Christmas Supplement

About this Supplement

Over the next few weeks I shall again be posting up material with a Christmas and New Year holiday theme, including pages restored from the archive, with interesting and unusual items like the 1860s recipe for a suet-less mince-pie.

Victorian Magazines -Christmas & New Year Issues
Some periodicals made a special point of having seasonal items in their December and January issues, and in special cases, such as  competitions, as early as November. Others produced more elaborate special supplements (see below). A special print - sometimes in colour - might be included in a seasonal issue. Women's magazines favoured this enticement to readers, and the metropolitan weekly newspapers, the London Illustrated News and the Graphic became well-known for their handsome colour prints in the latter part of the century. Since monthlies were often published towards the end of the previous month it is not unusual to find a poem or article on Christmas in a January issue. Readers of Victorian magazines today are usually reading the issues in the bound form and this practice can be somewhat startling. (Occasionally I suspect, an item arrived too late for the previous issue, or, particularly in the case of short poems, that they conveniently fitted an awkward space at the end of a feature.)

Decorating with holly and mistletoe. Fans were also recommended to brighten a sombre wall. This (inset) image is from an article in the Girl's Own Paper in the early 1880s

Victorian Christmas Traditions
The modern idea of a "traditional Christmas" festive celebration in Britain includes several features, which were introduced, or developed into the form we now recognise, during the nineteenth century: the feast of a roast bird, Christmas pudding and mince pies, the Christmas tree, Christmas cards, Christmas crackers, the Christmas pantomime, and indeed Father Christmas himself. At the same time the Victorians were conscious of maintaining ancient traditions, for instance in the carols sung at Christmas services, in the decorations of evergreens, and were aware of older versions of the Christmas feast. Nostalgia for 'old-fashioned' ways of celebrating was certainly not unknown.
One of Mary Braddon's Christmas stories from the late sixties summarizes an ideal of domestic festivities in the nostalgic picture of her distant family home conjured up by a lonely young wife facing eviction on account of her husband's debts....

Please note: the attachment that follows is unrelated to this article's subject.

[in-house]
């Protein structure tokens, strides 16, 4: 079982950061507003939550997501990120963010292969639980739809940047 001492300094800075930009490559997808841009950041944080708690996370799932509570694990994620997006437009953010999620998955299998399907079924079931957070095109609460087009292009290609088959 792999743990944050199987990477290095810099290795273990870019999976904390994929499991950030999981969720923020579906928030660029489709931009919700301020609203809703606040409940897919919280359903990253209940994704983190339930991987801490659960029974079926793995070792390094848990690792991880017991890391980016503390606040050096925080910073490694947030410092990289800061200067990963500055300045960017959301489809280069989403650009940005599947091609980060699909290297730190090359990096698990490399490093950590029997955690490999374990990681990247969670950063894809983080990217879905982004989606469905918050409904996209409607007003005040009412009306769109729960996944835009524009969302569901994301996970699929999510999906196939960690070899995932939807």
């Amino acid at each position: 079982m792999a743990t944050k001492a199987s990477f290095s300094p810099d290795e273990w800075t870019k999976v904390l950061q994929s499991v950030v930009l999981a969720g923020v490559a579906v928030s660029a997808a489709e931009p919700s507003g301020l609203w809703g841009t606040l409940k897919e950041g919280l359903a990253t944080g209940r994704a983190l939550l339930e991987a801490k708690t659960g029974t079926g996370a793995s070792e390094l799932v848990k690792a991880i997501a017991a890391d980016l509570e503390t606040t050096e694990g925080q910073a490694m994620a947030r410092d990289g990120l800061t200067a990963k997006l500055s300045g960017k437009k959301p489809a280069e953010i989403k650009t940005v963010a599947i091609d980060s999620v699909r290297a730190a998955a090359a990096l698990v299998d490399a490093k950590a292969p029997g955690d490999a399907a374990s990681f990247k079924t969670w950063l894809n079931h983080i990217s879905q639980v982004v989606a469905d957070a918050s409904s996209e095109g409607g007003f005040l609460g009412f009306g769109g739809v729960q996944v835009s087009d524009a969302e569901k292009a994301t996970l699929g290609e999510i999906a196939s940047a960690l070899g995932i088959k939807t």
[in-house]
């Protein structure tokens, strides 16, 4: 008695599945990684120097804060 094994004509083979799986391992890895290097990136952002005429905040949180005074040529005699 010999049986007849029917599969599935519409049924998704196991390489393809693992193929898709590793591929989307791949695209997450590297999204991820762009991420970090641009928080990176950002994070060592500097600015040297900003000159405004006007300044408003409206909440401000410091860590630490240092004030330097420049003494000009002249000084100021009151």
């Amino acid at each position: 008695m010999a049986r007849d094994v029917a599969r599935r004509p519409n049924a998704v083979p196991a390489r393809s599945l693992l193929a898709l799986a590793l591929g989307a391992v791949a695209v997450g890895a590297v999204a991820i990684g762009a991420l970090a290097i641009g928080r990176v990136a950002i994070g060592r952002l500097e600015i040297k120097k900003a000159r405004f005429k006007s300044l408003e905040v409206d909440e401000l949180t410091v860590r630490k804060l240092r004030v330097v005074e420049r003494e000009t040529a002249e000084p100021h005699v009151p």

..the bright winter flowers, and ever-blossoming chintz curtains; the fires glowing red on every hearth; the noble Worcester punch-bowl brought forth from its retirement; the chopping and mincing, and cake and pastry making, and bustle of preparation in the housekeeper's-room; the gardener coming into the kitchen with holly and mistletoe, laurel and bay; the odour of Christmas that pervaded the house; and the dear friends with whom she might never spend that holy festival again.
"I do wish mamma had contrived to send me a hamper, with a home-made pound-cake, and some mince pies, and one of our famous geese..."
(from "Christmas in Possession" )

In the spirit of Christmas stories there is, of course, a happy ending, involving that sentimental stereotype, the unexpected inheritance , but not before the broker's man, the 'Man in Possession' with his warrant to take over the house, has belied his fearsome appearance  proving himself not only generous and  compassionate, but a dab hand at soothing a fractious baby. Through fiction and features with a "Christmas" theme, and through their advertisements, Victorian popular magazines helped to construct as well as record the Victorian Christmas celebration. Christian charity and consumerism go hand in hand, though their marriage of the spiritual and secular is more overtly religious than one would find today.
The articles on this page and others in this Supplement illustrate some of these traditions and aspects of their development.

FOOTNOTE. The image of Father Christmas in an elaborately patterned robe with his sack full of mistletoe and holly is a (reduced) caption ( ill. Nellie Erichsen) from a poem of that name published in the Windsor Magazine in 1895. In the poem by Norman Gale he is referred to as "Father Noel". For a rather different version of the figure see the account of Christmas in Hospital. The flaming Christmas pudding and the punch bowl on the festive table are typical icons of the Christmas feast.